The following have been proposed as "microaggressable" themes:
People who are marginalized in multiple ways (e.g., a gay Asian-American man or a trans woman) experience microaggressions rooted in multiple forms of marginalization.[not in citation given] For example, in one study Asian-American women reported feeling sexually exoticized by majority-culture men or viewed by them as potential trophy wives. African-American women report experiencing microaggressions such as ones involving their hair (particularly that it is "unprofessional").
People with mental illnesses
People with mental illness report experiencing more overt forms of microaggression than subtle ones, coming from family and friends and authority figures. In a study involving college students and adults experiencing community care, five themes were identified: invalidation, assumption of inferiority, fear of mental illness, shaming of mental illness, and being treated as a second class citizen.
Allegations of microaggressions are particularly common among the relatively educated and affluent populations of American colleges and universities. Some scholars think that the environment of protectiveness, of which microaggression allegations are a part, prepares students "poorly for professional life, which often demands intellectual engagement with people and ideas one might find uncongenial or wrong".
Derald Wing Sue, the Columbia University Professor whose research helped inform the theory, has misgivings of how the concept is applied on campuses, "I was concerned that people who use these examples would take them out of context and use them as a punitive rather than an exemplary way." Christina M. Capodilupo, an adjunct professor at Columbia Teachers College and a co-author cited on the "Racial Microaggressions in Every Day Life" sheet said "some people use the word to shut down conversations instead of reflecting on the situation."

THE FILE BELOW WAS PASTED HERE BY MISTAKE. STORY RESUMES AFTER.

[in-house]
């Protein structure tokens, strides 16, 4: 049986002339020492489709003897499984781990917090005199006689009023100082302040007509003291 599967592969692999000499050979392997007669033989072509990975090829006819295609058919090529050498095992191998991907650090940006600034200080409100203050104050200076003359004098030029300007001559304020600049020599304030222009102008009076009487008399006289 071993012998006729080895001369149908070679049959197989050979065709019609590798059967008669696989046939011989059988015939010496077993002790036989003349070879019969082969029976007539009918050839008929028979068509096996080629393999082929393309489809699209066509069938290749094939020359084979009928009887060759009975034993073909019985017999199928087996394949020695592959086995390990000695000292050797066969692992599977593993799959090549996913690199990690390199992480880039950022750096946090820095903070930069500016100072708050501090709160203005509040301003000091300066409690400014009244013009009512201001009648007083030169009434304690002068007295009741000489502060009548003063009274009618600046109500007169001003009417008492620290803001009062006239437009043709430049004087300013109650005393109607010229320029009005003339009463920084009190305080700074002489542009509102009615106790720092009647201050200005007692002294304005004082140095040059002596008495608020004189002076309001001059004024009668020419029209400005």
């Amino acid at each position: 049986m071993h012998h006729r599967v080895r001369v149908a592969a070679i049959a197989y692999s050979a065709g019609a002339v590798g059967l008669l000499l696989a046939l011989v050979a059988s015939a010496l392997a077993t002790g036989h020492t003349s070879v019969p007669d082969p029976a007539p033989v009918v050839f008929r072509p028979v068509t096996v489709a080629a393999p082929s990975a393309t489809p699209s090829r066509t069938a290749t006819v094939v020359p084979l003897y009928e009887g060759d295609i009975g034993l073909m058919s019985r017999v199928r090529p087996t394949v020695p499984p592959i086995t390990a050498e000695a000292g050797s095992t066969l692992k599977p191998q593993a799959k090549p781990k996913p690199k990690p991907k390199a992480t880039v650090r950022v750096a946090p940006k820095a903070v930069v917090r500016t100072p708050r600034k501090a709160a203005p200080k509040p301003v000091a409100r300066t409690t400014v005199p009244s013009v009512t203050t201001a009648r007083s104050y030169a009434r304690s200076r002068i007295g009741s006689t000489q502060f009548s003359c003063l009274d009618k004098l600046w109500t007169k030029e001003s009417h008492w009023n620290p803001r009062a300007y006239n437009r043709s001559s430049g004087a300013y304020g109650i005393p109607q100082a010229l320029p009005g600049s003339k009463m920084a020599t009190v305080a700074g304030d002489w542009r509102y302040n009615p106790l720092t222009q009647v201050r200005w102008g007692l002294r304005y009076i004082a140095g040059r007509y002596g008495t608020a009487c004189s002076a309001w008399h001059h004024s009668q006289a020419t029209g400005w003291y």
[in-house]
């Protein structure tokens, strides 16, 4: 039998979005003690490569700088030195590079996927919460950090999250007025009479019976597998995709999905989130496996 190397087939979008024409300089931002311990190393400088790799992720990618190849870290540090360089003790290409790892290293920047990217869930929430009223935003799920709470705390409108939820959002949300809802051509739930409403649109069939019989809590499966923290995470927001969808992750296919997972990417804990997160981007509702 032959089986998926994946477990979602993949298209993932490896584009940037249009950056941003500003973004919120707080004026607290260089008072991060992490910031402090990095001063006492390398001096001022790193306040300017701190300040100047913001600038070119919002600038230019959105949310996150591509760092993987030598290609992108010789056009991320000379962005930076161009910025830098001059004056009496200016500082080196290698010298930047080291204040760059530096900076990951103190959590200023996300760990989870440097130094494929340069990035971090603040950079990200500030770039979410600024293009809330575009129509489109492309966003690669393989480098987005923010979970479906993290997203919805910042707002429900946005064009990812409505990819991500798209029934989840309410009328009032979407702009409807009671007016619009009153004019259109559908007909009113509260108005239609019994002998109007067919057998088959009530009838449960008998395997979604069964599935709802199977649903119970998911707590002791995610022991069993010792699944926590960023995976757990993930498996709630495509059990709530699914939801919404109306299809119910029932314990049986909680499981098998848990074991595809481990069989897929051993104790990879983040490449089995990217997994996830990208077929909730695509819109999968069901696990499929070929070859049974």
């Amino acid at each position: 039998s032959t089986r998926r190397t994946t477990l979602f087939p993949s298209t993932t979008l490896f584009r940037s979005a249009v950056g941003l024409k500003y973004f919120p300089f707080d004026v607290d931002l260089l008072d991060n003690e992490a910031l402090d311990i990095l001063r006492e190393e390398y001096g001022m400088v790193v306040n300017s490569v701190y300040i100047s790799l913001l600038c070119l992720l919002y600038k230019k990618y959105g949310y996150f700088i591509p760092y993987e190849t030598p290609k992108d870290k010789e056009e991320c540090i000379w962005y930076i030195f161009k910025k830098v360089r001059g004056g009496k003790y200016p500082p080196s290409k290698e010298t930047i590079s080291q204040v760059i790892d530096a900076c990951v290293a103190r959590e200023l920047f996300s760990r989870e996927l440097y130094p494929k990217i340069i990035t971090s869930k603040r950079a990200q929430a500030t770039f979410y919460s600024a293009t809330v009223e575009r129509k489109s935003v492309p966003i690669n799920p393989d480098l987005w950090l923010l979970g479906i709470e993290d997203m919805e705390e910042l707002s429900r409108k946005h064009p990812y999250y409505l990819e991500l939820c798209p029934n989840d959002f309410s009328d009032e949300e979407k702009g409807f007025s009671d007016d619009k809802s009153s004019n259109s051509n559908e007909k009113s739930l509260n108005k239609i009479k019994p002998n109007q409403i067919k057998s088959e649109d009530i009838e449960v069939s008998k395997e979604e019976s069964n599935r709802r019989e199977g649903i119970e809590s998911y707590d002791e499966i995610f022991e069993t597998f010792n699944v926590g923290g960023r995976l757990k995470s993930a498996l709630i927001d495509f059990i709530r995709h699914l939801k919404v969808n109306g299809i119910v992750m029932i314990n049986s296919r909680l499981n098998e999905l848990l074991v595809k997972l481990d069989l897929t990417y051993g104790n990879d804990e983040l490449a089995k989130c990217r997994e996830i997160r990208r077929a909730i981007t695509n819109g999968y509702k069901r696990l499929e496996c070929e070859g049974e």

One US study found that even some mental health professionals are perceived to engage in microaggressions by African-American clients.
Because perpetrators are generally well-meaning and microaggressions are subtle, their recipients often experience attributional ambiguity, which may lead them to dismiss the experience and blame themselves as overly sensitive. If challenged by the minority person or an observer, perpetrators will often defend their microaggression as a misunderstanding, a joke, or something small that should not be blown out of proportion.
A 2013 scholarly review of the literature on microaggressions concluded that "the negative impact of racial microaggressions on psychological and physical health is beginning to be documented; however, these studies have been largely correlational and based on recall and self-report, making it difficult to determine whether racial microaggressions actually cause negative health outcomes and, if so, through what mechanisms". A 2016 study found that microaggressions were associated with increased risk of preterm birth among black women, but only among those who were not already at high risk of such.
Recipients of microaggressions may feel anger, frustration, or exhaustion. African-Americans have reported feeling under pressure to "represent" their group or to suppress their own cultural expression and "act white". Over time, the cumulative effect of microaggressions is thought to lead to diminished self-confidence and a poor self-image, and potentially also to mental health problems such as depression, anxiety, and trauma.  There are studies suggesting that microaggressions can lead people of color to fear, distrust, and avoid relationships with white people. On the other hand, some people report that microaggressions have made them more resilient. Scholars have suggested that, although microaggressions "might seem minor", they are "so numerous that trying to function in such a setting is 'like lifting a ton of feathers.'"